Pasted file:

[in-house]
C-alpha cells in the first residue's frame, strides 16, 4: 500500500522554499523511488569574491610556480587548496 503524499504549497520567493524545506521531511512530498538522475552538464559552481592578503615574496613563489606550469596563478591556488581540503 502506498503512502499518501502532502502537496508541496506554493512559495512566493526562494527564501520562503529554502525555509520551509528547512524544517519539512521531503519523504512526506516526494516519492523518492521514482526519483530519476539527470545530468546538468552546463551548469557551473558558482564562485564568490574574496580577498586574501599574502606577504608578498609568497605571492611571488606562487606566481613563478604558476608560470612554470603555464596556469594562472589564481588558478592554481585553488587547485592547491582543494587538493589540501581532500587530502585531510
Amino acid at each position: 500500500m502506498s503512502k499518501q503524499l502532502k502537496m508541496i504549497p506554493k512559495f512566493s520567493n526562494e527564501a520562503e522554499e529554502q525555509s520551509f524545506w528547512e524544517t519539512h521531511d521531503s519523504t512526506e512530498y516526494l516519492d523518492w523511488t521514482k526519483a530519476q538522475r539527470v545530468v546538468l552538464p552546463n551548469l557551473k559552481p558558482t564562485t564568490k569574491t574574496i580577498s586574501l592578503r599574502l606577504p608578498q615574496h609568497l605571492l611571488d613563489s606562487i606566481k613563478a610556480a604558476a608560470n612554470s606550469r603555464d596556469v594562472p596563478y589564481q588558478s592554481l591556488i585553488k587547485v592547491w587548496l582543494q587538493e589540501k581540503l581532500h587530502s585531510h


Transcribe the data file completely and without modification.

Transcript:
[in-house]
C-alpha cells in the first residue's frame, strides 16, 4: 500500500522554499523511488569574491610556480587548496 503524499504549497520567493524545506521531511512530498538522475552538464559552481592578503615574496613563489606550469596563478591556488581540503 502506498503512502499518501502532502502537496508541496506554493512559495512566493526562494527564501520562503529554502525555509520551509528547512524544517519539512521531503519523504512526506516526494516519492523518492521514482526519483530519476539527470545530468546538468552546463551548469557551473558558482564562485564568490574574496580577498586574501599574502606577504608578498609568497605571492611571488606562487606566481613563478604558476608560470612554470603555464596556469594562472589564481588558478592554481585553488587547485592547491582543494587538493589540501581532500587530502585531510
Amino acid at each position: 500500500m502506498s503512502k499518501q503524499l502532502k502537496m508541496i504549497p506554493k512559495f512566493s520567493n526562494e527564501a520562503e522554499e529554502q525555509s520551509f524545506w528547512e524544517t519539512h521531511d521531503s519523504t512526506e512530498y516526494l516519492d523518492w523511488t521514482k526519483a530519476q538522475r539527470v545530468v546538468l552538464p552546463n551548469l557551473k559552481p558558482t564562485t564568490k569574491t574574496i580577498s586574501l592578503r599574502l606577504p608578498q615574496h609568497l605571492l611571488d613563489s606562487i606566481k613563478a610556480a604558476a608560470n612554470s606550469r603555464d596556469v594562472p596563478y589564481q588558478s592554481l591556488i585553488k587547485v592547491w587548496l582543494q587538493e589540501k581540503l581532500h587530502s585531510h